Juvenile Delinquency in the Twenty-First Century: Is Blended Sentencing the Middle-Road Solution for Violent Kids?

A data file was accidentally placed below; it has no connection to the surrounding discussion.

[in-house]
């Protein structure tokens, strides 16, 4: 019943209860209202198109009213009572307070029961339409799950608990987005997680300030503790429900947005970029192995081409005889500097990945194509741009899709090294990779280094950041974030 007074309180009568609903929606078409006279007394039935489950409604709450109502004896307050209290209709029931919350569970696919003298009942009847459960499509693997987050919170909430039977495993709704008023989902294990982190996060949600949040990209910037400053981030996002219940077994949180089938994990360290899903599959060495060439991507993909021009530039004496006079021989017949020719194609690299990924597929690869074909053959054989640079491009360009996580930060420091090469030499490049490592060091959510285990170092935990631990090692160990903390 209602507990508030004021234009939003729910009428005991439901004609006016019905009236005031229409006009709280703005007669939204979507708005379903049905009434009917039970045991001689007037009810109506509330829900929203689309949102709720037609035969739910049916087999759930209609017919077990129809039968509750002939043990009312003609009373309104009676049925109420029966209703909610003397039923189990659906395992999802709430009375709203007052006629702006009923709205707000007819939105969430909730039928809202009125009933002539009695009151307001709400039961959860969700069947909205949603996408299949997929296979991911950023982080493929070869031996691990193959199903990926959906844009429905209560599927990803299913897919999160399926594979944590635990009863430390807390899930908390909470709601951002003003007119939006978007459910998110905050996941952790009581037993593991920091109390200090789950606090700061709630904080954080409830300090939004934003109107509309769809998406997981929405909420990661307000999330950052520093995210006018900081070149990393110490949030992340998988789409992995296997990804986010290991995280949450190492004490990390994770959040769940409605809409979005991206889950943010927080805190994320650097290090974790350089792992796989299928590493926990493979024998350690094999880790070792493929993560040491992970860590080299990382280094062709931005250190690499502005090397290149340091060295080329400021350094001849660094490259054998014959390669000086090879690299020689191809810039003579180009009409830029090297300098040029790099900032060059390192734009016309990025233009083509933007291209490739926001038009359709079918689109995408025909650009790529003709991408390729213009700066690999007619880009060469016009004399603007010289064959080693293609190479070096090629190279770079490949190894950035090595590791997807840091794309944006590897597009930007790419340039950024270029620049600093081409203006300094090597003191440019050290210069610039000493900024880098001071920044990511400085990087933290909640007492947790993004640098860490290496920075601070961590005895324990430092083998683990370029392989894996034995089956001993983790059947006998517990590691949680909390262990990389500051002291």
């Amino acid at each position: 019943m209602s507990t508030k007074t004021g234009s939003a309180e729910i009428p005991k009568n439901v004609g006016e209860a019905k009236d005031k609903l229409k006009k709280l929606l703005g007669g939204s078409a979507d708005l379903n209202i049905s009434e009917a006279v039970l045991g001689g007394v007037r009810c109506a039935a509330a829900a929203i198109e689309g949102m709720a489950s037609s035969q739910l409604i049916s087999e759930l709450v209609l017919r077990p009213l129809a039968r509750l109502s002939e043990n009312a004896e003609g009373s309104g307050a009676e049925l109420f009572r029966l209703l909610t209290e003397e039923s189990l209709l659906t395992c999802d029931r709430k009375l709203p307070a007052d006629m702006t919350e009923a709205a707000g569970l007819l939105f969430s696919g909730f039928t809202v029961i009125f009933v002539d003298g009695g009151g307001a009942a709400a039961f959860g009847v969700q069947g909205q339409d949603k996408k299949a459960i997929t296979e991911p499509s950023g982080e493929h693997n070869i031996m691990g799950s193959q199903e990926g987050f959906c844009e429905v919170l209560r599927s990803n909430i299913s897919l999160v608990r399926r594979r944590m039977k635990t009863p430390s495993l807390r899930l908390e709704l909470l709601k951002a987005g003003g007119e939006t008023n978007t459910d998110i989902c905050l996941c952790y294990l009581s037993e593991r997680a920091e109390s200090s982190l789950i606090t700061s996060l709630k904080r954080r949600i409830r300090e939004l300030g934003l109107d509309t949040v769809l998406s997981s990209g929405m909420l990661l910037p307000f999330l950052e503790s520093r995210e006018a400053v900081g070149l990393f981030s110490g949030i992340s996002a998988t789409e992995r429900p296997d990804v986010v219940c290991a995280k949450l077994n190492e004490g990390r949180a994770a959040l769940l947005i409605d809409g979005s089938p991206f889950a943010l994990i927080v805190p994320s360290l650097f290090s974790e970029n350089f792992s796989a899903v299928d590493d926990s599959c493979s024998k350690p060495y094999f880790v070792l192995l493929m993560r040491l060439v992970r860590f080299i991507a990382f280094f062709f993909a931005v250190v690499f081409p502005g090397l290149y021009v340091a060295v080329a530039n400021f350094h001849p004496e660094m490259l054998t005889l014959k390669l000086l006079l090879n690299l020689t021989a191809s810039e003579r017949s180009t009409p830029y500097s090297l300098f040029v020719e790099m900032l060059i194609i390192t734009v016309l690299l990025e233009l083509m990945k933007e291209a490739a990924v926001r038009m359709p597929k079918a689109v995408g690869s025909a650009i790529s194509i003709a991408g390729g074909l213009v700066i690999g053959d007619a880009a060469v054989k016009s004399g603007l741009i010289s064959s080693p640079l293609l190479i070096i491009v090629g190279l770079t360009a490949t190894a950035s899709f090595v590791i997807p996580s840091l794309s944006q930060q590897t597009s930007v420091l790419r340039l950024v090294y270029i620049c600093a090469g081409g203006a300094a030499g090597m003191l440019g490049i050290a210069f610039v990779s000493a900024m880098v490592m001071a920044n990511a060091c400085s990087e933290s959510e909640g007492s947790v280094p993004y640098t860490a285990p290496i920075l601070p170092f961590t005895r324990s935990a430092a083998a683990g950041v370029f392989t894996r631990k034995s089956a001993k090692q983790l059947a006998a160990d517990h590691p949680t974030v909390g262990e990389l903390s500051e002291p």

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This article will discuss the history of the juvenile justice system in America, from its English common law origin, through the Progressive Era of the late nineteenth century, to the 1998 revisions in Illinois. In Parts I and IV, the article will focus on current problems with the juvenile system in Illinois, highlighted in the context of a recent Illinois Supreme Court decision, In re G.O., a case in which a thirteen-year-old boy was adjudicated delinquent for first degree murder and sentenced to the Department of Corrections, without parole, until age twenty-one. In Part IV, it will point out the pendulum-like historical nature of juvenile law and argue that a balance must be struck between the purely punitive approach of common law England, and the optimistically nurturing approach that created the juvenile justice system in Illinois over one hundred years ago. This article will specifically address the question of whether it is time to remove the general ban on jury trials, as a matter of right, for juveniles charged with serious crimes. In Parts III and IV, the merits of extended jurisdiction juvenile prosecution ("EJJP"), one of the most significant recent changes to the Juvenile Court Act, will be explained, and it will be argued that EJJP can, and should be utilized in nearly every violent and/or habitual juvenile situation.' It will be asserted that EJJP is indeed the middle-road solution that best serves both the rehabilitative needs of the juvenile, which the child savers were concerned about in the late nineteenth century, and the punitive reality of twenty-first century life. Furthermore, in Part IV this article will argue that the scenario of In re G.O. illustrates exactly the type of situation in which EJJP s most beneficial, and that it should have been utilized in In re G.O., had the new provision been in force when G.O. was charged.
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